The risk here is that it will start to solidify as both temperature and tank pressure drops occur. In solid form, the propane cannot travel down the lines to the heater, stove, or other connected appliances and equipment to keep them operational.

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4 Steps to Take to Protect Your Propane Supply

Keep Your Propane Tank Topped Up

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A tank that’s 70% empty struggles to maintain a high enough PSI to keep the propane in a liquid form.

Sudden temperature drops that happen when propane supplies are already running low quickly lead to a drop in PSI. This results in a disrupted propane supply to connected heating systems, cooking appliances, generators, and more.

By getting regular propane deliveries, your propane storage tank never runs too low.

Remove Snow and Water from the Tank Exterior

Storage tanks can suffer from moisture in the air, precipitation, or freezing temperatures allowing ice to form. Tanks can then drop in temperature, especially when snow on their surface melts but later reforms as ice sheets or sleet. Any regulators and valves are also at risk in cold temperatures too.

Make it a daily habit during cold seasons to remove snow layers and water from on or near the tank. Because if the snow and water aren’t present, it can’t freeze over.

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Cover the Propane Tank

Using a non-electric storage tank cover is beneficial to keep the tank warmer.

An insulated blanket might be a possibility too, depending on the size of the tank.

Either of these can avoid ice from forming. Do not use a heated blanket or heated cover because it would be unsafe.

Close the Propane Tank Valve When Not in Use

A valve left in the open position can freeze up. It can also let freezing lines lower the internal tank temperature too.

Closing the valve when propane isn’t being used avoids many related cold weather issues.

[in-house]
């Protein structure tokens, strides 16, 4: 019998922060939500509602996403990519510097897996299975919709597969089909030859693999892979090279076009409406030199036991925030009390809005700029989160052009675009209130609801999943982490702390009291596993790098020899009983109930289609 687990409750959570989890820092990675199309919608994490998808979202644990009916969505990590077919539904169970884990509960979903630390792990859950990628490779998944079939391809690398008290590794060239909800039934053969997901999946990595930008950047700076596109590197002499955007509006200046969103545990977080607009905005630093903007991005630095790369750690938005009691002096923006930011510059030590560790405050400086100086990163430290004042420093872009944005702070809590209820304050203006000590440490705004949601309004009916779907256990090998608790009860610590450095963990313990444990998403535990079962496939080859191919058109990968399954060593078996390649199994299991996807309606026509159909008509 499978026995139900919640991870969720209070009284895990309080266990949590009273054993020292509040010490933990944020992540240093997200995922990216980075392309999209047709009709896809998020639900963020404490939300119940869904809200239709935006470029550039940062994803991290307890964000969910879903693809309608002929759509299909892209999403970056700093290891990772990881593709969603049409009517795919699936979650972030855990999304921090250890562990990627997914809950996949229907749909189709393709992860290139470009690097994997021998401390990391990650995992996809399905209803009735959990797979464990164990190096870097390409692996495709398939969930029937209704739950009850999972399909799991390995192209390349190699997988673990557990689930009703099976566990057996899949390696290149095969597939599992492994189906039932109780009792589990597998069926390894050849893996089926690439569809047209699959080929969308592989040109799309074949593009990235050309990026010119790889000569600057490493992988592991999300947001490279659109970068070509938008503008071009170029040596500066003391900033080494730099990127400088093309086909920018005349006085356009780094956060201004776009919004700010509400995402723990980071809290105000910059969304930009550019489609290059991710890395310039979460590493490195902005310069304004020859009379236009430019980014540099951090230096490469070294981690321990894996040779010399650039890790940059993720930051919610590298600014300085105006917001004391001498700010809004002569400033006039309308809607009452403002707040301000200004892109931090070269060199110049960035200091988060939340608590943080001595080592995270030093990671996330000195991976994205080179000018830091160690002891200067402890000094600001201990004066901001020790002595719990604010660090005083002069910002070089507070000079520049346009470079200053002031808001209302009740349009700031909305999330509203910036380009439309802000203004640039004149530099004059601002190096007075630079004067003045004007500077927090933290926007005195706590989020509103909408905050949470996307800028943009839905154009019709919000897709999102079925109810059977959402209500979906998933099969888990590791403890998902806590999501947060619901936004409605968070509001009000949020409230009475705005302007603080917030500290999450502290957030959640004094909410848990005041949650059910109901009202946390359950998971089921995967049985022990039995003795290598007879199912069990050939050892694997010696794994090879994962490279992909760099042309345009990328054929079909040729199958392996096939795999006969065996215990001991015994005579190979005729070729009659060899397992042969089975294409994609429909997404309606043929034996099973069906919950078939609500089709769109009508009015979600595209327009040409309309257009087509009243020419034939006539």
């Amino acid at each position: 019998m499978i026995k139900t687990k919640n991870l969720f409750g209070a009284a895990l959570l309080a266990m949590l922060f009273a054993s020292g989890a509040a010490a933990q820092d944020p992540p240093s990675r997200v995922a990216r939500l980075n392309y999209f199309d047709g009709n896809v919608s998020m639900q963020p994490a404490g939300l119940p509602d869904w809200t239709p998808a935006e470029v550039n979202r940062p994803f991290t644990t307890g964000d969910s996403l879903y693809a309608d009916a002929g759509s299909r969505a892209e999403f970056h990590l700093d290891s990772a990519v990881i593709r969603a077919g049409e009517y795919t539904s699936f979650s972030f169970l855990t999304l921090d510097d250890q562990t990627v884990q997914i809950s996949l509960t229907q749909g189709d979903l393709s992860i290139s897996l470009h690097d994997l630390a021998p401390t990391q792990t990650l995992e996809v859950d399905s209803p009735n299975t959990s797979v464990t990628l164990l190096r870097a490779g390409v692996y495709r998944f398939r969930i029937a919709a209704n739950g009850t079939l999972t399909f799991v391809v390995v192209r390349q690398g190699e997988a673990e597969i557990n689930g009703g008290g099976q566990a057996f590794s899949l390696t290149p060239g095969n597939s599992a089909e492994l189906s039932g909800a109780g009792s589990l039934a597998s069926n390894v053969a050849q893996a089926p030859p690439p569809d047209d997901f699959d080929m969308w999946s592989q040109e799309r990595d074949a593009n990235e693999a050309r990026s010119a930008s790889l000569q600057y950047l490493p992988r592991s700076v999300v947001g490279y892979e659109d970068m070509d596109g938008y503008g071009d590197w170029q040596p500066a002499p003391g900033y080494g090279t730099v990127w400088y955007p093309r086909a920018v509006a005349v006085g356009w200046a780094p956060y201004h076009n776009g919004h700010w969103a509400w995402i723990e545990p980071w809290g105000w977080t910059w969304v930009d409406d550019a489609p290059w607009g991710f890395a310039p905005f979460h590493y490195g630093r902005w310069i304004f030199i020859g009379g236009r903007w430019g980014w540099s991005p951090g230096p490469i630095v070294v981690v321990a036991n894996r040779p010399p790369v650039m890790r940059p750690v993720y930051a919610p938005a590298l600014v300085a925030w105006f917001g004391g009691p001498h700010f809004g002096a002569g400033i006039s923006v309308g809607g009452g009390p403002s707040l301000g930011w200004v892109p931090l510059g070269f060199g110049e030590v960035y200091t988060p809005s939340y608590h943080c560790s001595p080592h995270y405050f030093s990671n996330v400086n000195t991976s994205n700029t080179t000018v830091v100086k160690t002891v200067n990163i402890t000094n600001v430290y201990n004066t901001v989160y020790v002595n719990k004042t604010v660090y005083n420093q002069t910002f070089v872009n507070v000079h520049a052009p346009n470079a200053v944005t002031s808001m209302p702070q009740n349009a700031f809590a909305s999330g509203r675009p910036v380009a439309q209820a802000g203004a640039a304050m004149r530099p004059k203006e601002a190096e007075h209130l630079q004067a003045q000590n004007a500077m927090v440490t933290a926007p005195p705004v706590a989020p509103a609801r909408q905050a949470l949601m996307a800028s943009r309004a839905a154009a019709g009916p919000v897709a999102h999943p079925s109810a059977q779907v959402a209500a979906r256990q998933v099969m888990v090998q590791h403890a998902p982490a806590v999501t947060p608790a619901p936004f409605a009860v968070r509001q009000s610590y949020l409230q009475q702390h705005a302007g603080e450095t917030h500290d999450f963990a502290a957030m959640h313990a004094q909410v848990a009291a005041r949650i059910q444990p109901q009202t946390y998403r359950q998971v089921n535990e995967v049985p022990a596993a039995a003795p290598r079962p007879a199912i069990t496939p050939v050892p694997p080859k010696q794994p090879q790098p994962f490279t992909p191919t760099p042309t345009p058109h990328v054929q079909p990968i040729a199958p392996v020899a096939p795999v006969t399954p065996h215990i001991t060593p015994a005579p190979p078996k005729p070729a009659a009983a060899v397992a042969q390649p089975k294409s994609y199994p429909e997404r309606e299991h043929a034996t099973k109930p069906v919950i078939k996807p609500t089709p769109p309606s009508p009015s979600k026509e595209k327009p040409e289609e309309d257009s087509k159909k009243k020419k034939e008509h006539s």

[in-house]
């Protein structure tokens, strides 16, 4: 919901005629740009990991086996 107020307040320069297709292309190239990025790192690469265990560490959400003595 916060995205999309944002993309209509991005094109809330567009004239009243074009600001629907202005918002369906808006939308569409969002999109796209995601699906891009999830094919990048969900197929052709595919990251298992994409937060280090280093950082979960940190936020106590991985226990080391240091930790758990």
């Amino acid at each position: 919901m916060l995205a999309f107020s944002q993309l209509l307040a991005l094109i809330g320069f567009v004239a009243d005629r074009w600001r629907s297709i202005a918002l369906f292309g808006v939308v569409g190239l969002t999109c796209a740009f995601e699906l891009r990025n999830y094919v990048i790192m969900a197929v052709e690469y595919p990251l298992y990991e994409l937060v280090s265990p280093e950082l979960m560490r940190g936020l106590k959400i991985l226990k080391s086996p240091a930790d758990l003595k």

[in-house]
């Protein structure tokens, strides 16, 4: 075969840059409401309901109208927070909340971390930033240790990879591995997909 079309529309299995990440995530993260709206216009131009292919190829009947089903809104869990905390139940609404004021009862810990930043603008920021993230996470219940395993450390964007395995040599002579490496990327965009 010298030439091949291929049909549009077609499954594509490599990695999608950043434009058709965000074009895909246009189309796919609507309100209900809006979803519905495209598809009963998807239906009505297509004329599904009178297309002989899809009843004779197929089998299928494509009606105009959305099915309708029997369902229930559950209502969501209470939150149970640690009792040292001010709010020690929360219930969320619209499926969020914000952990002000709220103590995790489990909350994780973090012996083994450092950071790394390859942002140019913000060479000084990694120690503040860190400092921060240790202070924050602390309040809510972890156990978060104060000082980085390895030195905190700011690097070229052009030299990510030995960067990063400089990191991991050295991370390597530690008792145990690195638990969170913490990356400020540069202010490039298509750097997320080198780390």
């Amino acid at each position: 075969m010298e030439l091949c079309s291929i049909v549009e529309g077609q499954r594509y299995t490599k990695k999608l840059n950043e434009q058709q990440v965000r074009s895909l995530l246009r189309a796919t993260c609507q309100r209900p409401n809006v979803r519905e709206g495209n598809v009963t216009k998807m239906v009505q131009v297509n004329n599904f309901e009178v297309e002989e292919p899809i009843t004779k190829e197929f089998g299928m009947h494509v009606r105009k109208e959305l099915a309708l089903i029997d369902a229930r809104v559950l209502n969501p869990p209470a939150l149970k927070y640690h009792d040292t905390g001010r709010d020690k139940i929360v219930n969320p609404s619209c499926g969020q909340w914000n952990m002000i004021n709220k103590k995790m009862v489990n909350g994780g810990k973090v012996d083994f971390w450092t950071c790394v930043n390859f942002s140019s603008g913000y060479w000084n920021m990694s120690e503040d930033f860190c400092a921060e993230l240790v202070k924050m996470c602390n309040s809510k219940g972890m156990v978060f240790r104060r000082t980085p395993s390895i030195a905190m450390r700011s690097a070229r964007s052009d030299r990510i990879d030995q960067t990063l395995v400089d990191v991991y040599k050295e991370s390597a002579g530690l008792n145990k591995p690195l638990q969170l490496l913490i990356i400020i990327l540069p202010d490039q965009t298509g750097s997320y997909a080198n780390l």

While most propane tanks will never suffer from freezing, stored propane could be adversely affected in extreme weather.

To avoid this, preventative measures such as not allowing your tank to run low, maintaining adequate pressure inside the tank, covering it as a form of insulation, and clearing any snow, water, or ice from the tank’s surfaces are best.

Lastly, when not needing to use the propane tank, it’s always best to close the valve. This prevents lower temperatures from reaching the tank and helps it to maintain adequate pressure to avoid the propane solidifying.

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Call Wilcox Energy For Reliable Propane Services


When you need a reliable propane delivery service on the southern shoreline of Connecticut, be sure to contact Wilcox Energy. We offer high-quality fuel deliveries that are fast, affordable, and friendly.

You can count on Wilcox Energy to provide you with unbeatable service each and every time.

Give us a call today to discuss our different delivery plans and financing options.

We also offer a full line of HVAC services to enhance your home’s comfort and energy efficiency. Some of the services that we offer include heater tune-ups, furnace repairs, HVAC installations, and much, much more. Call now!

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For more information about our propane deliveries or HVAC services, contact Wilcox Energy. You can click here to contact us or you can call us at (860) 399-6218. We offer a full line of affordable and trusted home comfort services.